A developer has proposed a new skyscraper near the Empire State Building (ESB) in New York City and the ESB’s owner is arguing against it:
The tower would spoil the famous view of the 102-story skyscraper for millions of tourists, the Empire State Building’s owner, Anthony Malkin, testified Monday at a City Council hearing. It “defines New York,” he said.
“We view this as an assault on New York City and its iconography,” said Malkin, whose grandfather founded the Malkin Holdings company. It’s “the end of the image of New York City that billions of people hold dear.”
The City Council is to vote this week on whether to allow a developer to erect a 67-story tower that’s only 34 feet lower than the 79-year-old Empire State Building, the city’s tallest skyscraper.
The proposed tower’s developer, David Greenbaum, says 15 Penn Plaza would provide critically needed and state-of-the-art office space to midtown Manhattan, creating at least 7,000 new jobs.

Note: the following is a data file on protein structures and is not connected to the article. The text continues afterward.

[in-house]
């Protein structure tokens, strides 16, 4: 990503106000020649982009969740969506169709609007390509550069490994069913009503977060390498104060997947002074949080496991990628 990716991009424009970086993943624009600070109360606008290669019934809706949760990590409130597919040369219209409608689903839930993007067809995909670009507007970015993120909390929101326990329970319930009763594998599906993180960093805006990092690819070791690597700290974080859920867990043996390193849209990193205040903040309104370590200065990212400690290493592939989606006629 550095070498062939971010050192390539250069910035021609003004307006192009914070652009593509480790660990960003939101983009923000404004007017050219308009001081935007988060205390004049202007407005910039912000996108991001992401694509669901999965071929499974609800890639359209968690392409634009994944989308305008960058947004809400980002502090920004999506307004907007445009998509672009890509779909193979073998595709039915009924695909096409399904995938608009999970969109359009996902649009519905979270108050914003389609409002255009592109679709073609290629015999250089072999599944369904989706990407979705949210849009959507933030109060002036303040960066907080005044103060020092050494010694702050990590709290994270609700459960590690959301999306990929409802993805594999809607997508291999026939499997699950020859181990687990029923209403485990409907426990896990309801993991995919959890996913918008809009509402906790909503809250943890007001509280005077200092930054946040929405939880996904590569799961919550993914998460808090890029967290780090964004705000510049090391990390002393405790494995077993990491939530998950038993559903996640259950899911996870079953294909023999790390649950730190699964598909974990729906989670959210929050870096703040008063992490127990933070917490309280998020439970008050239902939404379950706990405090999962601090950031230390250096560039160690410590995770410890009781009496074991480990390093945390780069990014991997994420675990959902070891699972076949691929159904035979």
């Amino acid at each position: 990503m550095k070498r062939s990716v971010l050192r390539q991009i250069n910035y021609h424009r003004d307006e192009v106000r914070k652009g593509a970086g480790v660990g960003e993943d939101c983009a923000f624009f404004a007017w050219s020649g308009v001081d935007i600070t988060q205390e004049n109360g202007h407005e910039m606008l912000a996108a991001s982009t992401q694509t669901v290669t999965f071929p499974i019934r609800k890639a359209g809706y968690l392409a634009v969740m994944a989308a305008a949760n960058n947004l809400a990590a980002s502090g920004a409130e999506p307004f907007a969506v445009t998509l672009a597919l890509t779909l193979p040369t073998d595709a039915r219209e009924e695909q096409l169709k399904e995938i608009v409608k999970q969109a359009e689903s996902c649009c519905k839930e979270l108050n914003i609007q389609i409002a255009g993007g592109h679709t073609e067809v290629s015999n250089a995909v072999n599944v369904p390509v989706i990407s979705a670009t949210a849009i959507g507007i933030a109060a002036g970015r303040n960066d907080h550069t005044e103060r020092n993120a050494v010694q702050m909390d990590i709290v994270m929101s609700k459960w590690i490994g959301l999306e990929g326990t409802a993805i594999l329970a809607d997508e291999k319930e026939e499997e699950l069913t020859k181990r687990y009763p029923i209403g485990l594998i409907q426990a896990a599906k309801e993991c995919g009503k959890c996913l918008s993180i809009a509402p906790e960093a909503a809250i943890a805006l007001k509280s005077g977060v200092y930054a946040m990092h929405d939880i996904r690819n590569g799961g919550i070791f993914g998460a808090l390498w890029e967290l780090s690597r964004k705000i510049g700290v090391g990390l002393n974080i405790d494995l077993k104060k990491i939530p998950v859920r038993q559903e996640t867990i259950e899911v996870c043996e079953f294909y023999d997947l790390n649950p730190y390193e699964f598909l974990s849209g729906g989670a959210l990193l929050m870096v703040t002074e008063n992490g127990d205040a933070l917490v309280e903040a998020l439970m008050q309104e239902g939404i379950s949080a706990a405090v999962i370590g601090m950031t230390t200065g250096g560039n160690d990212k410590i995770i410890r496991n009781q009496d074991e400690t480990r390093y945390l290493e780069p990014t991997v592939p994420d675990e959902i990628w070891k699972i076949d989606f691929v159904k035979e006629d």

“The fact is, New York City’s skyline has never stopped changing, and I certainly hope it never will,” testified Greenbaum, president of Vornado Realty Trust’s New York chapter.
This is an interesting example of many development battles: someone wants to make money with a new building and someone else wants to preserve what the neighborhood (and perhaps wants to protect their own investment).
I have a hard time buying the argument that the building shouldn’t be built because it is “an assault on New York City.” As the developer notes, skylines change pretty frequently. There could be other arguments to make against the building but preserving the skyline doesn’t sound reasonable. In fact, the changing of the skyline is often part of what makes cities interesting; they are consistently changing.